- Axel Merk: Asset Prices Can Collapse at Any Time!
by Greg Hunter’s USAWatchdog.com
Money manager Axel Merk thinks new Fed Chief Janet Yellen can’t do much to improve the labor market even though she claims she’s most interested in helping Main Street and not Wall Street. Merk says, “Yellen is from Berkley, our neighborhood, and it’s all about warm and fuzzy feelings. Ultimately, of course, there is only so much the Fed can do for Main Street. My view is the Fed is the major contributor of the growing wealth gap we have in the U.S. You have free money, easy money, hedge funds can do great with it, but when lured into credit, you can fall down into the cracks. Yes, she wants to help Main Street, which conversely means she may be far more interested in regulatory policy to force banks to do certain things. . . . She is more interested in regulation than worrying about interest rates.”
Merk also points out, “The reason why the Fed wants to boost asset prices is because millions of home owners are underwater, and by pushing up asset prices, they are no longer under water. The reason why this is relevant is the U.S. economy is very consumer dependent. Consumers under water in their home are not good consumers. That’s why they want prices to go up, and, sure, the stock market goes up at the same time. If you have assets, if you have money, you have done great with this Fed. . . . The reason why they are pushing up asset prices is to bail out home owners.”
But don’t think the American home owner is in the clear and lives happily ever after. Merk says, “Home price inflation is not sustainable. It’s a very fragile policy because it can evaporate at any time. The moment the ‘taper’ talk started, new home sales, existing home sales deteriorated because, guess what, as interest rates move up, you have to pay more for your home. Now, interest rates have come down a little bit, but the signaling is out there; and home buyers are not coming, and that is a big problem for the Fed. It’s one of the reasons why we are not going to see an exit anytime soon.” Merk goes on to say, “The Fed is not going to reverse course until it’s way too late. They have already decided to be behind the curve . . . they have agreed and promised to be behind the curve in raising rates if inflation becomes a bigger problem. The best thing that can happen to us is that we will continue in the muddle through environment. The worse thing that can happen is economic growth, that we have some of these economic policies succeed. Look at the Japanese to understand what is happening. If they are rebuilding Tokyo for the Olympics, if they are going to ramp up military spending, what do you think is going to happen to the bonds over there? Bond prices will plunge, and it will make it impossible to finance government debt.”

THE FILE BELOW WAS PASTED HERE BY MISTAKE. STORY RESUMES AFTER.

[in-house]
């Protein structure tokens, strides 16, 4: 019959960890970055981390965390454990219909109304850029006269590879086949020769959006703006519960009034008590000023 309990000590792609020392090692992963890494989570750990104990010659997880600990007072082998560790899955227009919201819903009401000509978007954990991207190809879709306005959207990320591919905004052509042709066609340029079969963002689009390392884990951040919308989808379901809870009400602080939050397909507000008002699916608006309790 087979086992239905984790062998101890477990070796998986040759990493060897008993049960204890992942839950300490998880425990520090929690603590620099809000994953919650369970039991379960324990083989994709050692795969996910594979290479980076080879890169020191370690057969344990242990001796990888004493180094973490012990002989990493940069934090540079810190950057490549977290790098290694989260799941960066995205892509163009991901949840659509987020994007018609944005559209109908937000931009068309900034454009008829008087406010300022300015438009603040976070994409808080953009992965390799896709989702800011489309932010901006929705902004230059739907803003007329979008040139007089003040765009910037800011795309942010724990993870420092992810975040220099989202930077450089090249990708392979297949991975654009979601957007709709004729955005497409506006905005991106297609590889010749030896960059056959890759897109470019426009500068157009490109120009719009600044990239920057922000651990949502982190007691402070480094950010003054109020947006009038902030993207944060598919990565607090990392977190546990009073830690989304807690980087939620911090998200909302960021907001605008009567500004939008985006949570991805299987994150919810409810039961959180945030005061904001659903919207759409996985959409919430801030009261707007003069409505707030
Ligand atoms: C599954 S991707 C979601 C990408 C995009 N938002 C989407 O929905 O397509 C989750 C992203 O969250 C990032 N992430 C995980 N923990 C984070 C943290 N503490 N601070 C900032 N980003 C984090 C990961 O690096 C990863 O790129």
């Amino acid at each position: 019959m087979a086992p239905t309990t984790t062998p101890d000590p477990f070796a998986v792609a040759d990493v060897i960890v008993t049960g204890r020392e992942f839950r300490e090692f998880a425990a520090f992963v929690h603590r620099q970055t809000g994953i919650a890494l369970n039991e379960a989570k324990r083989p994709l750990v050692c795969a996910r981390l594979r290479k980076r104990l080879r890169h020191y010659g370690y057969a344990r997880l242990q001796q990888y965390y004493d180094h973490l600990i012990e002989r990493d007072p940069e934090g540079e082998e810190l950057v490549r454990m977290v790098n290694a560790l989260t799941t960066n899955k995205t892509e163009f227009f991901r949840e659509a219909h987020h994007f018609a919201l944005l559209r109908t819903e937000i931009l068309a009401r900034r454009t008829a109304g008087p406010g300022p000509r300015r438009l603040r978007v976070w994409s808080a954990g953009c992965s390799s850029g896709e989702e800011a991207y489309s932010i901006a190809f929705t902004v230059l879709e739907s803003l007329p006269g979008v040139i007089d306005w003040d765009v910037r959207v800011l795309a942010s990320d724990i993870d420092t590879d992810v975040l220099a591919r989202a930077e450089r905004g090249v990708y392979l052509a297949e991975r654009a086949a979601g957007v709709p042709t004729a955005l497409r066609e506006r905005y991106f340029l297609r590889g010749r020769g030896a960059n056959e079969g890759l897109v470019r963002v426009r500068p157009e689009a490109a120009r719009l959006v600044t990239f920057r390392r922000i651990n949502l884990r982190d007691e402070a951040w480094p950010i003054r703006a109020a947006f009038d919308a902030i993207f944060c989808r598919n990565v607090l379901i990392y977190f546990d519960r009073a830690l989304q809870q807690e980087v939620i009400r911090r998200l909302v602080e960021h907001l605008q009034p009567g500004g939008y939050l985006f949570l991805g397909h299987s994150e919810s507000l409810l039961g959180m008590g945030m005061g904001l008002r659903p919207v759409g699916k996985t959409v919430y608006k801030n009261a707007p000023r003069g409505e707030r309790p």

On the possibility that the economy could suddenly collapse, Merk said, “What could possibly go wrong when the stock market goes up every day? Asset price inflation means asset price inflation can reverse. You can have a collapse in asset prices at any time. You saw it in gold a little bit in April of last year. There was just no bid out there. The same thing can happen in the equity markets. . . . Meltdown is an over statement. I think we can certainly have a crash, but central banks are there to prevent meltdowns. Central banks can keep the zombie banking system afloat because they can always provide liquidity. They cannot provide solvency but they provide liquidity. That’s what happened with the Fed in 2008.”